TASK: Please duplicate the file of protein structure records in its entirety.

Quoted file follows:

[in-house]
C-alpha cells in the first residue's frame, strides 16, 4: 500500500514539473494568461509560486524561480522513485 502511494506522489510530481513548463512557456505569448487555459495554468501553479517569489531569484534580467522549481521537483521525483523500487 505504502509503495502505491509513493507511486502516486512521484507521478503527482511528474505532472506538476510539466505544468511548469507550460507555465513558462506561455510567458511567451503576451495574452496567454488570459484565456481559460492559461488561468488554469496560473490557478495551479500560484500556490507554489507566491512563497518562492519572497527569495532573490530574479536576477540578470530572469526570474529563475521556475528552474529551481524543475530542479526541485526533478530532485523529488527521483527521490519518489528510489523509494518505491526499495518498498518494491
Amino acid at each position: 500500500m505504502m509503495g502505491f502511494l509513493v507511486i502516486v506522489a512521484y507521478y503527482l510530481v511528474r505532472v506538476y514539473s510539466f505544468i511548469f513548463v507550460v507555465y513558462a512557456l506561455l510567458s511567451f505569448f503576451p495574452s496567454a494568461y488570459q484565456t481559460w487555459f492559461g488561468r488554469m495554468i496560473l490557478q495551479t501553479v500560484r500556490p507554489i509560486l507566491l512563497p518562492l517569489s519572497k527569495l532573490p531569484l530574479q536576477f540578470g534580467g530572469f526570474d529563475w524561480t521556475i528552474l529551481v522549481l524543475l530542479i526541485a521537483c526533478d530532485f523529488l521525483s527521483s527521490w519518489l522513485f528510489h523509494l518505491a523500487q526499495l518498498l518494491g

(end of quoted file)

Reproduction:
[in-house]
C-alpha cells in the first residue's frame, strides 16, 4: 500500500514539473494568461509560486524561480522513485 502511494506522489510530481513548463512557456505569448487555459495554468501553479517569489531569484534580467522549481521537483521525483523500487 505504502509503495502505491509513493507511486502516486512521484507521478503527482511528474505532472506538476510539466505544468511548469507550460507555465513558462506561455510567458511567451503576451495574452496567454488570459484565456481559460492559461488561468488554469496560473490557478495551479500560484500556490507554489507566491512563497518562492519572497527569495532573490530574479536576477540578470530572469526570474529563475521556475528552474529551481524543475530542479526541485526533478530532485523529488527521483527521490519518489528510489523509494518505491526499495518498498518494491
Amino acid at each position: 500500500m505504502m509503495g502505491f502511494l509513493v507511486i502516486v506522489a512521484y507521478y503527482l510530481v511528474r505532472v506538476y514539473s510539466f505544468i511548469f513548463v507550460v507555465y513558462a512557456l506561455l510567458s511567451f505569448f503576451p495574452s496567454a494568461y488570459q484565456t481559460w487555459f492559461g488561468r488554469m495554468i496560473l490557478q495551479t501553479v500560484r500556490p507554489i509560486l507566491l512563497p518562492l517569489s519572497k527569495l532573490p531569484l530574479q536576477f540578470g534580467g530572469f526570474d529563475w524561480t521556475i528552474l529551481v522549481l524543475l530542479i526541485a521537483c526533478d530532485f523529488l521525483s527521483s527521490w519518489l522513485f528510489h523509494l518505491a523500487q526499495l518498498l518494491g